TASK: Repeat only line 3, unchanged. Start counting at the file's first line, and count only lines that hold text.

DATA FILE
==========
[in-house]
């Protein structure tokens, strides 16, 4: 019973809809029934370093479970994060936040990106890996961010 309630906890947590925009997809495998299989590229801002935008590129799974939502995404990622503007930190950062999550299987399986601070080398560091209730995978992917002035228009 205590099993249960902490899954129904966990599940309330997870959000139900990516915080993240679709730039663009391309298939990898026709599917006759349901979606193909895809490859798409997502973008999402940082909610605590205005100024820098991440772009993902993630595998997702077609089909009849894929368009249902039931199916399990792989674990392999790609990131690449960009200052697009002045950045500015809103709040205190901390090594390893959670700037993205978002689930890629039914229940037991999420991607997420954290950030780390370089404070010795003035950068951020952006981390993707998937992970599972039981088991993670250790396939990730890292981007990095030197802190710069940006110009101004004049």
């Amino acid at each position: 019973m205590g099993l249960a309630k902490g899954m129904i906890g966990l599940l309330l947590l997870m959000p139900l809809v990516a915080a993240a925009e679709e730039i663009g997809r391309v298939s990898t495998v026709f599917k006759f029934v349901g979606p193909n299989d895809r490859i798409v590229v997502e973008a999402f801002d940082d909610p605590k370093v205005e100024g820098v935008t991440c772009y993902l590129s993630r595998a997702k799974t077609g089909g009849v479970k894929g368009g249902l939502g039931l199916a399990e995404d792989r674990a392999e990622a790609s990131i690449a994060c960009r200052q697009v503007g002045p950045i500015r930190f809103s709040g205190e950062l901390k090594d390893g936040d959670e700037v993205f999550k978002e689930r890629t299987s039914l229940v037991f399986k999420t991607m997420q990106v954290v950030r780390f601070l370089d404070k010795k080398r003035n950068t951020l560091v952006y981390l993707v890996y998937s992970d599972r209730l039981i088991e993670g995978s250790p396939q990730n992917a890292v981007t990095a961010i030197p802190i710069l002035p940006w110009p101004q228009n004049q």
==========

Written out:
């Amino acid at each position: 019973m205590g099993l249960a309630k902490g899954m129904i906890g966990l599940l309330l947590l997870m959000p139900l809809v990516a915080a993240a925009e679709e730039i663009g997809r391309v298939s990898t495998v026709f599917k006759f029934v349901g979606p193909n299989d895809r490859i798409v590229v997502e973008a999402f801002d940082d909610p605590k370093v205005e100024g820098v935008t991440c772009y993902l590129s993630r595998a997702k799974t077609g089909g009849v479970k894929g368009g249902l939502g039931l199916a399990e995404d792989r674990a392999e990622a790609s990131i690449a994060c960009r200052q697009v503007g002045p950045i500015r930190f809103s709040g205190e950062l901390k090594d390893g936040d959670e700037v993205f999550k978002e689930r890629t299987s039914l229940v037991f399986k999420t991607m997420q990106v954290v950030r780390f601070l370089d404070k010795k080398r003035n950068t951020l560091v952006y981390l993707v890996y998937s992970d599972r209730l039981i088991e993670g995978s250790p396939q990730n992917a890292v981007t990095a961010i030197p802190i710069l002035p940006w110009p101004q228009n004049q």